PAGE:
Category: Tech primers
Published: 20 July 2016
(see also The “don’t forget/decision making list” when buying a new laptop)
Last updated September 2022
This is a short list and consider it a work in progress, a number of common assumptions are made.
- Are you sure you don’t want a laptop with an external screen and keyboard (and perhaps a USB docking station)?
- Processing power: Intel i3 for students/retirees with minimal needs (yes a generalisation no offence intended), Intel i5 for general usage business, Intel i7 for video editing power users or gamers.
- Monitor, required size? Suggest 24" 1920 x 1080 resolution or larger
- 16GB of memory (8Gb is probably OK for general business tasks but for the improvement in productivity over the entire lifetime of the PC I suggest 16GB )
- 256GB or 512GB M.2 NVME SSD hard drive. (the M.2 NVME SSD technology is SIGNIFICANTLY faster than just a standard SSD and no-one should be buying an old spinning platter drive now for the main system hard drive see also point 7 in the section below)
- Keyboard and mouse
- Windows 11 64 bit
- MS office? (Home and business edition? Office 365 subscription?)
- DVD player/recorder drive or Blu-ray player (or recorder?)
- DVD or Blu-ray playing software
- Does it come with Windows home or Pro version? (Pro is better for everyone, it's required for joining a business domain)
- Keyboard and mouse upgrade (wireless? Better quality?)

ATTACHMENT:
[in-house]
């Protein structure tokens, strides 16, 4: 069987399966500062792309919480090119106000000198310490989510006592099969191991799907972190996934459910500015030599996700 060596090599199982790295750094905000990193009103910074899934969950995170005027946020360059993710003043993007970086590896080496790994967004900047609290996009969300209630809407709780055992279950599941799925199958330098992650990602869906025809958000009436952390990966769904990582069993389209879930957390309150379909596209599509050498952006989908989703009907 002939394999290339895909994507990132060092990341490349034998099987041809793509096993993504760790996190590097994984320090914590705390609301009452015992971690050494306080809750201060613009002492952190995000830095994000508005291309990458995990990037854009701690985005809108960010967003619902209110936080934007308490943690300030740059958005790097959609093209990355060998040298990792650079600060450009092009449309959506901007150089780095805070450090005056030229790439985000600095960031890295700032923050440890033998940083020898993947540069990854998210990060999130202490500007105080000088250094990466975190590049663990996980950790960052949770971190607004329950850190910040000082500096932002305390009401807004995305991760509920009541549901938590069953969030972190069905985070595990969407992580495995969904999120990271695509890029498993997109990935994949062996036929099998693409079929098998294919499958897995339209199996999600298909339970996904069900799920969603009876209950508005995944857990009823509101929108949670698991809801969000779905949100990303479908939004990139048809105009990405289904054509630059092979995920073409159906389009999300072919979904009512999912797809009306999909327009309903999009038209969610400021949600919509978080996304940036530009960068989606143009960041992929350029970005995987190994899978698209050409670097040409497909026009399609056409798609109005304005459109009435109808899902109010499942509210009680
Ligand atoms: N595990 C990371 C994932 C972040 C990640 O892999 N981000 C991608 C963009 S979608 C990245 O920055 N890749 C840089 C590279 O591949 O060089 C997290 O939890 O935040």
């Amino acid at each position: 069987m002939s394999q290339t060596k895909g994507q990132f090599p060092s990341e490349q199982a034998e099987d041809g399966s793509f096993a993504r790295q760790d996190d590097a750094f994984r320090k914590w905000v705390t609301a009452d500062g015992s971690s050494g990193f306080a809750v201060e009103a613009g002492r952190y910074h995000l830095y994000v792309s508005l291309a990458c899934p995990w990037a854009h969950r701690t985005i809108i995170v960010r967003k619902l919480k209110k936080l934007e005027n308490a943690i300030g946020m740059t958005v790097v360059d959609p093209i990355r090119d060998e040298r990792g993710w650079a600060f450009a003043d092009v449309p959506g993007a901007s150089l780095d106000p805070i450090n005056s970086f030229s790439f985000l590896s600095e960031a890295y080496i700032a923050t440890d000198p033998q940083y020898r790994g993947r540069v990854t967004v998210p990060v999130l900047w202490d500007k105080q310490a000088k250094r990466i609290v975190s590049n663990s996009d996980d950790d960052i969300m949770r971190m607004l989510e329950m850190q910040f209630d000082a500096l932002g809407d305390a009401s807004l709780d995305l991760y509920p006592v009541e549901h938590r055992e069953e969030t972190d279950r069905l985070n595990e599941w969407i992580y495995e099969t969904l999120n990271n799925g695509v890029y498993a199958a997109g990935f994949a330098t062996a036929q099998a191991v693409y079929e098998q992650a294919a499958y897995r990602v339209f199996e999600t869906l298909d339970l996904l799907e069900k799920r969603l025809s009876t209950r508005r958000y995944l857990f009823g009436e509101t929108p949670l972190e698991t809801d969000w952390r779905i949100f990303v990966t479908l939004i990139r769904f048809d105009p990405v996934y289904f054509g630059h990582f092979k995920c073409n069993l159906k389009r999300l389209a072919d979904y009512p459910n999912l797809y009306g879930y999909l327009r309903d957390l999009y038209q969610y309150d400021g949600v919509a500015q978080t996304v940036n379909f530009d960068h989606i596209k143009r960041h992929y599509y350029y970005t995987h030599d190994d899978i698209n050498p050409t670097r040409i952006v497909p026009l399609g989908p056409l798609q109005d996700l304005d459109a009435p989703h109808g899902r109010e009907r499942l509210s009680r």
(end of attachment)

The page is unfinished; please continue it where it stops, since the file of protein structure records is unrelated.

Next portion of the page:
- Consider adding a second hard drive. One SSD drive for windows (see point 3 in the section above for more detail on this) and a traditional large (but slow) drive for bulk data storage?
- Do you have a network connection point for this PC? Is wireless required? Does the PC have a wireless network card included or do you need a USB one?
- Does the PC have the correct monitor plug for your monitor?
- What’s your data and system backup plan?
- Will my old/weird/special software run on Windows 11, will it run on 64bit windows
Although you certainly can set things up yourself decisions like using OneDrive as the default save location, logging on with a local account vs a domain account vs a Microsoft account vs a domain account with a Microsoft account attached might require some good advice and assistance to have a good experience from the start.
For example it’s a good idea to remove unnecessary “crapware” software that the manufacturer got paid to put on there and installing a full set of standard software products like PDF tools (without getting tricked into installing something that will be unhelpful), and common windows store apps etc.
This information has been provided for the benefit of digitalwelcomemat IT customers.
Treat this information as informative only and do not take actions or make decisions on the basis of the information contained here. All IT decisions and actions should be made after consultation with your chosen IT professional taking into account all the of the relevant factors.